Often, at first glance, her paintings seem deterrent. And despite the clear graphic visual language, the figurative shapes do not seem immediately recognizable as beings. Yet, those who connive at the alleged nauseated impulse will moreover find humor and hope in her paintings.

As a visual narrator, Hoffmann looks at our society with the inherent human mortal existence of every individual. IS EVERYTHING A MYTH? That ambivalence generates her artistic tension, which is reflected in the aesthetics of the interplay of certain surfaces and becomes the mirror of our humanity. Smooth and polished with artificial 3D feel, which organically unites into strange bodies. For this she uses those image processing programs, she learned in the course of her education as a graphic designer and misuses those same effects until the pixels evolve into creatures. The artificiality is elevated to the form of life. In keeping with the prevailing cultural zeitgeist, which is characterized by the affinity for a copy, it finally reproduces its digital creation by immortalizing it on canvas in the same way.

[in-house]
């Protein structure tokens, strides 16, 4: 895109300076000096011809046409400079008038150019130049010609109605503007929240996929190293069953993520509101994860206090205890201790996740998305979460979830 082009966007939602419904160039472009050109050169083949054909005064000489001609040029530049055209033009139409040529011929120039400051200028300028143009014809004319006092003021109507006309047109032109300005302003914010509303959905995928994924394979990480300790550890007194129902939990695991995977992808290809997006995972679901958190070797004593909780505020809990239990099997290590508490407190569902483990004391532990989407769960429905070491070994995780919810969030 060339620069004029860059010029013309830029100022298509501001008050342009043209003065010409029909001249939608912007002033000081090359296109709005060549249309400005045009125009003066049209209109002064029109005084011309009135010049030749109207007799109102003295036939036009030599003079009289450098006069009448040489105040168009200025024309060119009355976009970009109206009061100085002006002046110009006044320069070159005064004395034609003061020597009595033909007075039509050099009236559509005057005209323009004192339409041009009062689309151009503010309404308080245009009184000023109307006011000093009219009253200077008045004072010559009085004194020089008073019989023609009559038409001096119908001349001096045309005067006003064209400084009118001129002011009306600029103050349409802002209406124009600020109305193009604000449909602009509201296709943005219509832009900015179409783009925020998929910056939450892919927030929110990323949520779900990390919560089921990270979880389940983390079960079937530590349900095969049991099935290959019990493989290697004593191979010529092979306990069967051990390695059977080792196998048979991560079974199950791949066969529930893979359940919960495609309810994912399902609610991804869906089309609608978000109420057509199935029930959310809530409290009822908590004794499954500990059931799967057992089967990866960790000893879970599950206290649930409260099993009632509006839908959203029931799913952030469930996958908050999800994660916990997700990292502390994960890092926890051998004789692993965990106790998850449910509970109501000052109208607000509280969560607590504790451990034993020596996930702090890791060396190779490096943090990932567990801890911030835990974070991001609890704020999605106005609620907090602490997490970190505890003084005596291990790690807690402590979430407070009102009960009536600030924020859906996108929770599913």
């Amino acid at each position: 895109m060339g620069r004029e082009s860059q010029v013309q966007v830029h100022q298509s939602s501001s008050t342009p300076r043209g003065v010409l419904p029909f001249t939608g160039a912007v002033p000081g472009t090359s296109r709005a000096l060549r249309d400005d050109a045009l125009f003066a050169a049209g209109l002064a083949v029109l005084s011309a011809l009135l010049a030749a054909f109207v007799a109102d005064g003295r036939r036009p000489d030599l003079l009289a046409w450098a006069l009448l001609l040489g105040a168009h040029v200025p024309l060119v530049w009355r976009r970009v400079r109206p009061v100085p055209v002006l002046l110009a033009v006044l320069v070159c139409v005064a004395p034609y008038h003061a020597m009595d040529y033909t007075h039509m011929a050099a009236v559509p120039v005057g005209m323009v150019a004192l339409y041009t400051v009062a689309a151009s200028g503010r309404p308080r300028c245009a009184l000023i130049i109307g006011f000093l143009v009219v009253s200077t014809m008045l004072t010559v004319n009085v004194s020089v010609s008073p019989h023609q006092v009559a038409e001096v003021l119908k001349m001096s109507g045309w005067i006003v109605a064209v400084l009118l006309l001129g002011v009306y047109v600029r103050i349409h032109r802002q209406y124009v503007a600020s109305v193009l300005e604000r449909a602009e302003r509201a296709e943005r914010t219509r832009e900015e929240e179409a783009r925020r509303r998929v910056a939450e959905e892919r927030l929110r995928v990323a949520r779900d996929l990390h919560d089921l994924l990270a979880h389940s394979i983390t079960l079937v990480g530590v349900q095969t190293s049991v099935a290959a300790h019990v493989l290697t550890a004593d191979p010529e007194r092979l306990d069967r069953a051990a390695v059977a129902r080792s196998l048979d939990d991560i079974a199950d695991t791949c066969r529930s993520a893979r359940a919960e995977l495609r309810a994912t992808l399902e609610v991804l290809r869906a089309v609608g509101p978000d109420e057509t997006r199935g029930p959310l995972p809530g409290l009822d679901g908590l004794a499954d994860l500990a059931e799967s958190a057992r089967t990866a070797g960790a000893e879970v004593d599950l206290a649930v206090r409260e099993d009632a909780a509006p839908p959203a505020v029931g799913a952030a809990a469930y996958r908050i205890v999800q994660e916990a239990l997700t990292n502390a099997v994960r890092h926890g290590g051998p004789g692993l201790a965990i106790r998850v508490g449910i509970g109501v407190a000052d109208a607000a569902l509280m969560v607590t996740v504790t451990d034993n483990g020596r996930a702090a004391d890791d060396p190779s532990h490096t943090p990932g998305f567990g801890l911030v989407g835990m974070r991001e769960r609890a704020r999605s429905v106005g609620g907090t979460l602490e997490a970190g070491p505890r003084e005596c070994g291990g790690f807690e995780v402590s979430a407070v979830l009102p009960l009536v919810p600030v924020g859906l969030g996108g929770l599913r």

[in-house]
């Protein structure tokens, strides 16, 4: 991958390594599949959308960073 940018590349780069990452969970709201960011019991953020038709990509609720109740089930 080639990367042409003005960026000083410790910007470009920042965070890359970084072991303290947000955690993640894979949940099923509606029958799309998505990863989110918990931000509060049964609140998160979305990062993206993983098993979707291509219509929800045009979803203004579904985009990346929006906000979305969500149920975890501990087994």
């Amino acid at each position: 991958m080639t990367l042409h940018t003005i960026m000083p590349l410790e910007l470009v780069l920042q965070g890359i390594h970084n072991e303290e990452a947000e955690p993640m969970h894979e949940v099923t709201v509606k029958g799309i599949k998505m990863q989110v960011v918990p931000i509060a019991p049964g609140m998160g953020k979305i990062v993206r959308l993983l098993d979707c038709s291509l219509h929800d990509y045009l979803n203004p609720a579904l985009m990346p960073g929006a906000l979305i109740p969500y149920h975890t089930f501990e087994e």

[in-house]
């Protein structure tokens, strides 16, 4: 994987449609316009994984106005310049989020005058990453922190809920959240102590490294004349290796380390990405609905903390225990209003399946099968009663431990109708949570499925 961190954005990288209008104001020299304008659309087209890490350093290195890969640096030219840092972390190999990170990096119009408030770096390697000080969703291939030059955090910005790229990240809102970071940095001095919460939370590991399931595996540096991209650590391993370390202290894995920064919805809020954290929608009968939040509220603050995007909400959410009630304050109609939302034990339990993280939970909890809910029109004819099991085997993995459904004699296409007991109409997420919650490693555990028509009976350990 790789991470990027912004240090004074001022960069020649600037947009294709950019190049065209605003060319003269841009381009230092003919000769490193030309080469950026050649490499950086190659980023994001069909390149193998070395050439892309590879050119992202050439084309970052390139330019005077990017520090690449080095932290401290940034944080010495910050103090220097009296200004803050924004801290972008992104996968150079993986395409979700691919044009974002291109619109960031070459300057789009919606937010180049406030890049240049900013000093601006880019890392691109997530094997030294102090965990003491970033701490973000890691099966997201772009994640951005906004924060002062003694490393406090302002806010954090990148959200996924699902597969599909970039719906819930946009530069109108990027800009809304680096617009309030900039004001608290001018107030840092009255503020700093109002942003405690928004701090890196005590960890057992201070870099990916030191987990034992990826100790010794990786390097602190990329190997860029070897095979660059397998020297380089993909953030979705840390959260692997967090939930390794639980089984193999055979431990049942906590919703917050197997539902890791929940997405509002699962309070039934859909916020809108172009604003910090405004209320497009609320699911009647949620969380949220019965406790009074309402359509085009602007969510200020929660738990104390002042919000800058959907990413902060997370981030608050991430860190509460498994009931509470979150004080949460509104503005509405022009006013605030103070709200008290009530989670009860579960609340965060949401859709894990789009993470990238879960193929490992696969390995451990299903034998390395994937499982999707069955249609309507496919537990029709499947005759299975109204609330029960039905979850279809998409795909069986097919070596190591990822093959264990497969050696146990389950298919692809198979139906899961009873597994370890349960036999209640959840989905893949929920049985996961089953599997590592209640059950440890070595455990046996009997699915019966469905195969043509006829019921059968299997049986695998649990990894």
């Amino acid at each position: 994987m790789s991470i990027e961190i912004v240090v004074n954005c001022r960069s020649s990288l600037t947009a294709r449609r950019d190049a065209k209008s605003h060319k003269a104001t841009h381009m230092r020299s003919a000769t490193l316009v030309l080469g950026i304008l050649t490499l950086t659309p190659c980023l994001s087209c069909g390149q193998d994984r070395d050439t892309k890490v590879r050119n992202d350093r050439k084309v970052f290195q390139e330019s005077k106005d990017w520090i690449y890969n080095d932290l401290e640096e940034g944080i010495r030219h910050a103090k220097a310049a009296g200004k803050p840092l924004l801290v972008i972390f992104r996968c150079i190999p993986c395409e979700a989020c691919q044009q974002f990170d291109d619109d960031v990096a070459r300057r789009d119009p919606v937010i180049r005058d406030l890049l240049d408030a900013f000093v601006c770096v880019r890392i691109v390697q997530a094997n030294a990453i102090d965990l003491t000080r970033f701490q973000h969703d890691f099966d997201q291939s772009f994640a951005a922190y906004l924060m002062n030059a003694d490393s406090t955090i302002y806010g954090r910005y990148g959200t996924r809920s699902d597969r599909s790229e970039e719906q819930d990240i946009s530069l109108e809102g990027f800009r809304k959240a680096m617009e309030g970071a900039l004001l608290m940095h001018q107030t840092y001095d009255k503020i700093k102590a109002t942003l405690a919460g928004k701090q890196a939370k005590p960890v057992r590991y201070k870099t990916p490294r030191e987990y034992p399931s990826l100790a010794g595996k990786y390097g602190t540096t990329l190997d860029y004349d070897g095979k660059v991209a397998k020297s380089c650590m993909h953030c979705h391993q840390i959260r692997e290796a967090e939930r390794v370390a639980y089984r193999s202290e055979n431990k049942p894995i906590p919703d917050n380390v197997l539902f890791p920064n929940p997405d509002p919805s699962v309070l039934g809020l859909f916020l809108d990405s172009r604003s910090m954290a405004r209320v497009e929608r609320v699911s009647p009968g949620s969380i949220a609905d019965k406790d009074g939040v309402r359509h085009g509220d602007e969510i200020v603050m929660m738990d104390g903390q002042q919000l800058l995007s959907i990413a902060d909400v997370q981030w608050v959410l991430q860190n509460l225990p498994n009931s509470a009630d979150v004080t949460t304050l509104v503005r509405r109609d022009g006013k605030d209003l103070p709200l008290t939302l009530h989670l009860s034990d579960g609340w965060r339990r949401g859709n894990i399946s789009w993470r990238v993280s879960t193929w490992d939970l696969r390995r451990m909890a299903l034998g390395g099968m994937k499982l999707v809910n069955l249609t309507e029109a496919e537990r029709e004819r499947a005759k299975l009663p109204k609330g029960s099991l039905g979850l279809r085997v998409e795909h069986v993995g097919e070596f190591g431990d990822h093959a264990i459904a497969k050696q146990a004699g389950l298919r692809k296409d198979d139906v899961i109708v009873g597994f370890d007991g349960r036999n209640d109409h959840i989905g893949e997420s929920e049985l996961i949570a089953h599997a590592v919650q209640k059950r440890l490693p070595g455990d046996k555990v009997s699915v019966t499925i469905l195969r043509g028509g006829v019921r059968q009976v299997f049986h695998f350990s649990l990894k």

While being the human printer, Cathrin competes with the machine and demonstrates on closer scrutiny that she has failed. Those color-saturated digital compositions that glow of illuminated screens, now move to the surfaces of non-sterile canvases where dirt and brush hairs will stick on it. In that fragments of its residual reality, it thrives a maybe even more human and comforting parallel dimension.

 

ARNO BECK

Arno Beck, born 1985 in Bonn. Lives and works in Germany

Arno Beck’s prints and conceptual paintings evolve around digital aesthetics and focus on analog production of digital images. Engaging with the language of digital culture the motifs are based on low resolution computer graphics, games and interfaces. It is an interplay between the contemporary digital screen world and traditional techniques.

Focusing on the analog production of computer generated imagery, he transforms those digital images into the pictorial space, capturing digital aesthetics with painterly means. With his hand he interferes where the machine claims its field of competence – humanizing technology and making it less perfect. Due to the lengthy manufacturing process, the deceleration itself becomes a main aspect in times of constant information overload and hasty screen based interactions. The screen world rejects any kind of physically experienceable surface structure and with increasing digitalization the human desire for haptic grows. Consequently, the transformation of those screen based impressions and the materialization into physical, haptic existence become one of the key aspects in his work.